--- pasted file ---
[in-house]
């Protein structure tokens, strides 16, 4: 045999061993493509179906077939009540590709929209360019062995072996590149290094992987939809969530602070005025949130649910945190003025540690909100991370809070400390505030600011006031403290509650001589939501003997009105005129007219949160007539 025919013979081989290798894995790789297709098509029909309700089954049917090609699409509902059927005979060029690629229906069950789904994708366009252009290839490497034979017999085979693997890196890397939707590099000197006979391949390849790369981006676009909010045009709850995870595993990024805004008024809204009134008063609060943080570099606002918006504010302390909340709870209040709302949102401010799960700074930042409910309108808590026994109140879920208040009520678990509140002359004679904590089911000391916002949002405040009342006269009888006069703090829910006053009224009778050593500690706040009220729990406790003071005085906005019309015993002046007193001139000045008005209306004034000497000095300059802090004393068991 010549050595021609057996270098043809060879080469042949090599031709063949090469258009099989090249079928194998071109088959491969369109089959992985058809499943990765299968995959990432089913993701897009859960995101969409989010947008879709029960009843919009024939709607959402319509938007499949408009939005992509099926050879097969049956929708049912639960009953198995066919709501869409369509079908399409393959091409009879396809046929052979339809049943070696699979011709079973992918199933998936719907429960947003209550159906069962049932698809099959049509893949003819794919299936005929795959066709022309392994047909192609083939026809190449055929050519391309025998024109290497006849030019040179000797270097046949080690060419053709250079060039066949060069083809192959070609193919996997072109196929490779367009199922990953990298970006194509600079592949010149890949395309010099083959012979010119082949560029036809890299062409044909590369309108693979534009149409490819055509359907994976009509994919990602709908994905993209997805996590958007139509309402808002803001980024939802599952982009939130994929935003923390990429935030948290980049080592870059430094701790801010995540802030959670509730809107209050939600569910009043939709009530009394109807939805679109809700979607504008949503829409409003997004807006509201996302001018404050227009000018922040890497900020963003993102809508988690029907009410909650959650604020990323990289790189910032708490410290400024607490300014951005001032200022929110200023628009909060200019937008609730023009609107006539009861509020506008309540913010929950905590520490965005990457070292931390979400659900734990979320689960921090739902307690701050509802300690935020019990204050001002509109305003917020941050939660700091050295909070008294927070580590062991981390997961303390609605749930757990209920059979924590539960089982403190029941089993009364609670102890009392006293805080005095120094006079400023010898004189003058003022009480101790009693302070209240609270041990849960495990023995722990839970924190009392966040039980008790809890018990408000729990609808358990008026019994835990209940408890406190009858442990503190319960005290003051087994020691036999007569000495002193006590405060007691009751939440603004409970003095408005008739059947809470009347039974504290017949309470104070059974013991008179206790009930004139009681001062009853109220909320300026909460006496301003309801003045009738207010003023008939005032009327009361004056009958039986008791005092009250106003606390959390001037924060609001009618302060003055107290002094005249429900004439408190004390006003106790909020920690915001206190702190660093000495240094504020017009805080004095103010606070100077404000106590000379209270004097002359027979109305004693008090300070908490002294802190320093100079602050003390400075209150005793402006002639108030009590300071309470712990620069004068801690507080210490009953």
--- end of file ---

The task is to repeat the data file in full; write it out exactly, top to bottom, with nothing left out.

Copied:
[in-house]
């Protein structure tokens, strides 16, 4: 045999061993493509179906077939009540590709929209360019062995072996590149290094992987939809969530602070005025949130649910945190003025540690909100991370809070400390505030600011006031403290509650001589939501003997009105005129007219949160007539 025919013979081989290798894995790789297709098509029909309700089954049917090609699409509902059927005979060029690629229906069950789904994708366009252009290839490497034979017999085979693997890196890397939707590099000197006979391949390849790369981006676009909010045009709850995870595993990024805004008024809204009134008063609060943080570099606002918006504010302390909340709870209040709302949102401010799960700074930042409910309108808590026994109140879920208040009520678990509140002359004679904590089911000391916002949002405040009342006269009888006069703090829910006053009224009778050593500690706040009220729990406790003071005085906005019309015993002046007193001139000045008005209306004034000497000095300059802090004393068991 010549050595021609057996270098043809060879080469042949090599031709063949090469258009099989090249079928194998071109088959491969369109089959992985058809499943990765299968995959990432089913993701897009859960995101969409989010947008879709029960009843919009024939709607959402319509938007499949408009939005992509099926050879097969049956929708049912639960009953198995066919709501869409369509079908399409393959091409009879396809046929052979339809049943070696699979011709079973992918199933998936719907429960947003209550159906069962049932698809099959049509893949003819794919299936005929795959066709022309392994047909192609083939026809190449055929050519391309025998024109290497006849030019040179000797270097046949080690060419053709250079060039066949060069083809192959070609193919996997072109196929490779367009199922990953990298970006194509600079592949010149890949395309010099083959012979010119082949560029036809890299062409044909590369309108693979534009149409490819055509359907994976009509994919990602709908994905993209997805996590958007139509309402808002803001980024939802599952982009939130994929935003923390990429935030948290980049080592870059430094701790801010995540802030959670509730809107209050939600569910009043939709009530009394109807939805679109809700979607504008949503829409409003997004807006509201996302001018404050227009000018922040890497900020963003993102809508988690029907009410909650959650604020990323990289790189910032708490410290400024607490300014951005001032200022929110200023628009909060200019937008609730023009609107006539009861509020506008309540913010929950905590520490965005990457070292931390979400659900734990979320689960921090739902307690701050509802300690935020019990204050001002509109305003917020941050939660700091050295909070008294927070580590062991981390997961303390609605749930757990209920059979924590539960089982403190029941089993009364609670102890009392006293805080005095120094006079400023010898004189003058003022009480101790009693302070209240609270041990849960495990023995722990839970924190009392966040039980008790809890018990408000729990609808358990008026019994835990209940408890406190009858442990503190319960005290003051087994020691036999007569000495002193006590405060007691009751939440603004409970003095408005008739059947809470009347039974504290017949309470104070059974013991008179206790009930004139009681001062009853109220909320300026909460006496301003309801003045009738207010003023008939005032009327009361004056009958039986008791005092009250106003606390959390001037924060609001009618302060003055107290002094005249429900004439408190004390006003106790909020920690915001206190702190660093000495240094504020017009805080004095103010606070100077404000106590000379209270004097002359027979109305004693008090300070908490002294802190320093100079602050003390400075209150005793402006002639108030009590300071309470712990620069004068801690507080210490009953």